With its lengthy, fully paid maternity leave, heavily subsidized health care services and day care centers, and a host of other support programs, it was perhaps no surprise that Norway tops a list of 165 countries around the world as being the best place to be a mother.
For the third year in a row, Norway scored highest on the ranking by international humanitarian organization Save the Children (Redd Barna). The organization’s report, called “The State of World Mothers 2012,” Norway was joined by two other Nordic countries, Sweden and Iceland, on the winners’ platform.
Nowhere do women have the same privileges as mothers as they do in Norway, according to the report that measured such factors as life expectancy for women and children, access to health care and contraception, pay differences between men and women, education levels and family leave. Norwegian politicians were given the honors for continuing to boost support for mothers, especially those working outside the home.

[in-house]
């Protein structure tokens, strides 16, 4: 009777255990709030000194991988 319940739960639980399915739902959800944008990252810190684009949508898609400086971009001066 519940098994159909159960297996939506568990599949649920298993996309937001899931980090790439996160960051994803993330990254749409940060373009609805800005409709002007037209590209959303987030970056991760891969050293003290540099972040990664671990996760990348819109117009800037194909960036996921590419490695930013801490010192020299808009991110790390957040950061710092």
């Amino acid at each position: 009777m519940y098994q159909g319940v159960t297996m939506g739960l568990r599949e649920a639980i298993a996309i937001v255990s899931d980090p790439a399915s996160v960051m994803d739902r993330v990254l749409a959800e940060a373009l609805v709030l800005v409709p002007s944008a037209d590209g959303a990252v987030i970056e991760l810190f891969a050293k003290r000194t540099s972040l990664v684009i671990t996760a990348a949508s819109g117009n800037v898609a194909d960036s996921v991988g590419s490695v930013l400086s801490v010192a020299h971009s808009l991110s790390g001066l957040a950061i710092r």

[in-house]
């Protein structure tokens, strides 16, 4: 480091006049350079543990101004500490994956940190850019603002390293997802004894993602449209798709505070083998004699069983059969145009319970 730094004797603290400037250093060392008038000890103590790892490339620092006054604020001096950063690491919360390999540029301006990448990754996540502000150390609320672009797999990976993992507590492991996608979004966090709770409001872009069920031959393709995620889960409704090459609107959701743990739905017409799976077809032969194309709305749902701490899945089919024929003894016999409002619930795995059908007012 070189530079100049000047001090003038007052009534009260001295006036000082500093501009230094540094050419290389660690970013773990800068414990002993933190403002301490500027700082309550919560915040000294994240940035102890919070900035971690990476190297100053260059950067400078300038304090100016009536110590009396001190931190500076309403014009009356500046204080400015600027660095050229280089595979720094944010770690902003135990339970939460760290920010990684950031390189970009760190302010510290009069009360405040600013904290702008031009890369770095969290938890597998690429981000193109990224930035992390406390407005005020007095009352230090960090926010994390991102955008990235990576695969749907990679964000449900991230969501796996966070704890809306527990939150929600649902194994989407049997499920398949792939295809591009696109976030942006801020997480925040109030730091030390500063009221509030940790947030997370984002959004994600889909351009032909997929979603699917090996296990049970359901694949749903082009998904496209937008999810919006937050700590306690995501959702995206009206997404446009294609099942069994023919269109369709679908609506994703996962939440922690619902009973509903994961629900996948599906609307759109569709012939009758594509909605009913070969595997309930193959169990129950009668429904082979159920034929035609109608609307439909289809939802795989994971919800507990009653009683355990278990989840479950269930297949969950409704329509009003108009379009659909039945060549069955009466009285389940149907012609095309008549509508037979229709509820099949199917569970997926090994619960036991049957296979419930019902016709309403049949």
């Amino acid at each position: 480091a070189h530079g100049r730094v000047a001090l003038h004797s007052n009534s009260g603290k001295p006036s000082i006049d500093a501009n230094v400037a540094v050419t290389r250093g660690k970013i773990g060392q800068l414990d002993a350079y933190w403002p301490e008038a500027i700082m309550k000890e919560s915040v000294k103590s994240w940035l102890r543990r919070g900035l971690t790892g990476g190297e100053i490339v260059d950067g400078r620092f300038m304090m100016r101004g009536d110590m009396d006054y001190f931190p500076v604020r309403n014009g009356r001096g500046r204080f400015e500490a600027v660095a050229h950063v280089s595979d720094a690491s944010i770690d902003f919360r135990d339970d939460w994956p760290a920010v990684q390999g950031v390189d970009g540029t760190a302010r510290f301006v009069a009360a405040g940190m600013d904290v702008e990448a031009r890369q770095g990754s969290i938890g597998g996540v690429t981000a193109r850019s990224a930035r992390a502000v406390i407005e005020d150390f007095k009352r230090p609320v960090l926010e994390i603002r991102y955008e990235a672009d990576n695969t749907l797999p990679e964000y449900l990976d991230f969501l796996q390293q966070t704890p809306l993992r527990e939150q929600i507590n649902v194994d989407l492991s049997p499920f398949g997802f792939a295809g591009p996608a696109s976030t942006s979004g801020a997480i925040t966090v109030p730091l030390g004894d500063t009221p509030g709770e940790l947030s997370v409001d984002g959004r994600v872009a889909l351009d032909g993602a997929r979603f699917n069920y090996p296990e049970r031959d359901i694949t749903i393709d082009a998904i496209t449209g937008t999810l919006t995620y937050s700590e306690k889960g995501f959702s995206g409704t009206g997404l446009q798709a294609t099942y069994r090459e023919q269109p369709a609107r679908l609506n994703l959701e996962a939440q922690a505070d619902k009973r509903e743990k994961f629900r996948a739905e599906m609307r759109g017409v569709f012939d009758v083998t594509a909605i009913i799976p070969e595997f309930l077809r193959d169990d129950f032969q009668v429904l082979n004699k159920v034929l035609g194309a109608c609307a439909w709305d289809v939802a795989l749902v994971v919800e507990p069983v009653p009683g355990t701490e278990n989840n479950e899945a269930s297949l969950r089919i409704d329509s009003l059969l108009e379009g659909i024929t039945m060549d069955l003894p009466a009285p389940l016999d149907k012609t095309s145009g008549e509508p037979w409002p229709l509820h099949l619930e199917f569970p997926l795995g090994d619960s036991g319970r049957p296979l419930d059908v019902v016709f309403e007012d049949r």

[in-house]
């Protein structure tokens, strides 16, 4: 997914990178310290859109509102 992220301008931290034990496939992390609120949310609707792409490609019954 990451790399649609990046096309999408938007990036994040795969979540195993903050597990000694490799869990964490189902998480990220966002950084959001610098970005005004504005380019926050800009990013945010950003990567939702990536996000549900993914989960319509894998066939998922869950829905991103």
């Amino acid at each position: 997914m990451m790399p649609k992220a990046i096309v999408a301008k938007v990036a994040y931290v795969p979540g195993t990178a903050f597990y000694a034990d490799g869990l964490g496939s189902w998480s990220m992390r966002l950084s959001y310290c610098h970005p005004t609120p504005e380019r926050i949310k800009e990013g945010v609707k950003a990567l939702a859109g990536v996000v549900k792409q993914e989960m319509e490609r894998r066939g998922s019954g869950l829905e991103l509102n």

“I have colleagues around the world who all wish they could give birth in Norway,” Tove Romsaas Wang, secretary general of Save the Children in Norway, told newspaper Dagsavisen on Tuesday. She called the report “living proof that the Norwegian family-, children- and equality policies function well.”
Niger landed in last place on the ranking of how countries provide for mothers, with life expectancy of just 56 years, an average of just four years of education and with only 5 percent of women having access to contraception.
Views and News staff